Krugman wades into Amazon debate

The weekly flow of opinion editorials about Amazon and its row with Hachette shows no sign of abating. Nobel Prize winning economist, Paul Krugman, was the most recent commentator to be drawn in, writing a seemingly purposefully inflammatory article for his column in the New York Times about how Amazon had “too much power” which it uses to “hurt America”. He goes one further than claims of monpolistic practice however and draws parallels between Rockefeller owned Standard Oil, in the early 20th century and Amazon – This comparison may be going a bit too far, for all intents and purposes Amazon is still an online retailer, whereas Standard Oil gained a monopoly over transport of refined oil derivatives, which it then denied to competitors. Amazon has no such comparable vertical integration. Amazon is merely exploiting the online retail dominance which is its main area of business.

So what Krugman seems to be suggesting is that the Federal Government ultimately use anti-trust laws against Amazon to break it up, in the same way it broke up Standard Oil. Whether there is a legal case here depends upon what you ultimately define as the “book market”, but it’s unlikely to ever make it to an anti-trust suite for the simple reason that the US needs every major multinational business asset it can leverage to patch over its abysmal trade deficits (Amazon is a significant “service exporter” and a net-boon to US balance sheets).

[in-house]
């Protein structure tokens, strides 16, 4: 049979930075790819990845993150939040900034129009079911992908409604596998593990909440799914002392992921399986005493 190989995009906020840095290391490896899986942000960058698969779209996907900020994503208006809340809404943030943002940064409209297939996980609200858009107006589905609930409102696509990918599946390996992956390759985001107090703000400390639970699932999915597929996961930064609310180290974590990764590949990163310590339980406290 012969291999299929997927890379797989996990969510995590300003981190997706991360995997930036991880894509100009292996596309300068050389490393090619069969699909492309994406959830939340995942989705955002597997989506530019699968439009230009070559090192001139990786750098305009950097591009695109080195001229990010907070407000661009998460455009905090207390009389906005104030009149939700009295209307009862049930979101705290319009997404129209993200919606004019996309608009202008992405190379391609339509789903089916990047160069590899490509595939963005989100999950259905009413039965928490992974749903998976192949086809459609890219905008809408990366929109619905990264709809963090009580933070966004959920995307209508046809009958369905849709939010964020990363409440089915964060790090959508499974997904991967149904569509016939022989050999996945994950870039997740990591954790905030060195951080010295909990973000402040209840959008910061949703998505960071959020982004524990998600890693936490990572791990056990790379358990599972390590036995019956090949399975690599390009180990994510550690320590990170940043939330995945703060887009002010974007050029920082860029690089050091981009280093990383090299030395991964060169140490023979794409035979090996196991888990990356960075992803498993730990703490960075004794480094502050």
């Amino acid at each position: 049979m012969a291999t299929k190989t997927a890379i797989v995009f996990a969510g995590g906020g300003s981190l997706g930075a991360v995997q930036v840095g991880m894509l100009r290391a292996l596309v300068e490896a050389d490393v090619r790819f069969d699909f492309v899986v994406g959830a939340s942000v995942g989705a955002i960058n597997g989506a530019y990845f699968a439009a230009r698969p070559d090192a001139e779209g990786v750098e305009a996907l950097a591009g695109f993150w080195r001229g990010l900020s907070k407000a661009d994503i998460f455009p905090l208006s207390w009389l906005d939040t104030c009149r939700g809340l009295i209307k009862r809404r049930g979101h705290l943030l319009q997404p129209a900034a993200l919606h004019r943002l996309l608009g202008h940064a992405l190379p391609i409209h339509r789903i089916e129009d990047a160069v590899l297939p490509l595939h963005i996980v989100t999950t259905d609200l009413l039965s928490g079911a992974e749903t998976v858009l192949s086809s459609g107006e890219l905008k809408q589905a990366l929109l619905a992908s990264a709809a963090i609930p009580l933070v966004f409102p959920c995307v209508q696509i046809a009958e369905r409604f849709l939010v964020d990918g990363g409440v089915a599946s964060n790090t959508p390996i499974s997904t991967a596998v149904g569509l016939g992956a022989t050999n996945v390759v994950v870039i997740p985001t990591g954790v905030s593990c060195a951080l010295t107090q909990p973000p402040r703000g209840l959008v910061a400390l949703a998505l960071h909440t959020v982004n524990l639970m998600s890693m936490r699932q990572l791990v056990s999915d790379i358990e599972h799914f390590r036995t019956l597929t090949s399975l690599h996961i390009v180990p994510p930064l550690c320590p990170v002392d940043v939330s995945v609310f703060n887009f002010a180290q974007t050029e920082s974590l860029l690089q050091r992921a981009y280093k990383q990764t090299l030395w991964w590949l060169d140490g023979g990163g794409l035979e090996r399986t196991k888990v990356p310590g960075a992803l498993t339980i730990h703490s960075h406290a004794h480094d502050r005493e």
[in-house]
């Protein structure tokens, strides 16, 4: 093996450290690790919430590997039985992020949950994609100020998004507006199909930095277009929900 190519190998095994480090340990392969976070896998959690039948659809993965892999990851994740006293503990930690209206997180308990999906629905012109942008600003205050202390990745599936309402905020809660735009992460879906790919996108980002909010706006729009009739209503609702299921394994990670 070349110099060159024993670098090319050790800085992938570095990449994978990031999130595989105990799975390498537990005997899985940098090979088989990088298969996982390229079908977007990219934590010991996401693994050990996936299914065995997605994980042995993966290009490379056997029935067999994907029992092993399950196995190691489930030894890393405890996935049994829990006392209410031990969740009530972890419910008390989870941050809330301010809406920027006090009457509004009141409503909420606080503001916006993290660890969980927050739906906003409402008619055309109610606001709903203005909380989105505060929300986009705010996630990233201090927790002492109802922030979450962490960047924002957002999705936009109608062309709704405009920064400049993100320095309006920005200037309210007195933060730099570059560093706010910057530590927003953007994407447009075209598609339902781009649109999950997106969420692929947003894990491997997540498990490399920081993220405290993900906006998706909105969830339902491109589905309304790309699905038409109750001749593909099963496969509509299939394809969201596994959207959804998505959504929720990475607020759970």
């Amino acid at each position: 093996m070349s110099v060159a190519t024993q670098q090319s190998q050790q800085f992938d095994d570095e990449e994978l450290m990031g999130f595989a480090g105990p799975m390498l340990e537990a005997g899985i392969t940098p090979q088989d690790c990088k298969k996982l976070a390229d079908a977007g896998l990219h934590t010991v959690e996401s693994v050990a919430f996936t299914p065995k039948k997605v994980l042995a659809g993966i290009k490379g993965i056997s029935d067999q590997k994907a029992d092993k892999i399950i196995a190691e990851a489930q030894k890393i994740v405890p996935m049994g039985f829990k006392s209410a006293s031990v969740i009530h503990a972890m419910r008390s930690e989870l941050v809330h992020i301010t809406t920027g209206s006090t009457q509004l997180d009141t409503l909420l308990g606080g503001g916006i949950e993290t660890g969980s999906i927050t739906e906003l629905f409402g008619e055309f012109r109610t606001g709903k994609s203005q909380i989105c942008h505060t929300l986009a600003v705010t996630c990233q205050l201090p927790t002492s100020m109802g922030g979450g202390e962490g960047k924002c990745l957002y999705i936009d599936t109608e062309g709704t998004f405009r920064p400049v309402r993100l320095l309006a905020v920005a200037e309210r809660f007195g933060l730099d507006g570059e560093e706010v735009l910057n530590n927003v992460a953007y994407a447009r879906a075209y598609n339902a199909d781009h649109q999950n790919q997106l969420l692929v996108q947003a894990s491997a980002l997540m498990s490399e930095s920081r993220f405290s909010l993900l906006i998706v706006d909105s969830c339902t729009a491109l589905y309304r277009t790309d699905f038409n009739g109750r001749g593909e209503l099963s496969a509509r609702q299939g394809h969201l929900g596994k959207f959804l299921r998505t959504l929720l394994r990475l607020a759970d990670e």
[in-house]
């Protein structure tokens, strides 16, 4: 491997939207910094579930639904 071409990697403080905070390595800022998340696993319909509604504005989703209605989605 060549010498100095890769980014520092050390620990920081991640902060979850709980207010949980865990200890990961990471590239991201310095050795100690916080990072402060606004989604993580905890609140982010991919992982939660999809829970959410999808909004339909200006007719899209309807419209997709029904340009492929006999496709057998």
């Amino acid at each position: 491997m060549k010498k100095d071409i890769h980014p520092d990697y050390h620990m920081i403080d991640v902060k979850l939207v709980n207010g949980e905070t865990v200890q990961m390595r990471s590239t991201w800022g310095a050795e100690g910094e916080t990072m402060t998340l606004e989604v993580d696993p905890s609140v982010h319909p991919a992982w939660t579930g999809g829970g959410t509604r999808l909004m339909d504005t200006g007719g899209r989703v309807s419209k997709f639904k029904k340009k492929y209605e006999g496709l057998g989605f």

What’s more important here for book publishers is that Amazon have been able to exploit their weaknesses with such apparent ease. It’s probably uncontestable at this point that Amazon have engaged in some shady, borderline illegal anti-competitive practices against Hachette, that much is true: Certainly the attempts to draw apparently interested customers away from Hachette books on Amazon.com is testament to this. However, why weren’t major publishers looking more seriously to reduce their dependence on this single revenue channel, that had become so vital in an age of decreasing print revenue? Perhaps more pertinently, why do book marketers still struggle to market less well known titles that cannot be pushed as part of a sort of author-centric franchise when self-published authors are finding success in exploiting traditional and social media channels with totally unknown titles?

Book publishers still have a place, as routes to market, providing marketing expertise and other value adds, but they need to think harder about what their business model means in the modern world. A key question that arises is how to innovate if you’re playing the role of a service-provider giving content creators a route to market – foundation-level stuff.

But there are ideas: More proactive engagement between publishers and young writers is a good first step for example. If nothing else, hopefully the Hachette-Amazon dispute will force book publishers to think about transforming into innovators and content creators in of themselves.

Categories: Industry opinion

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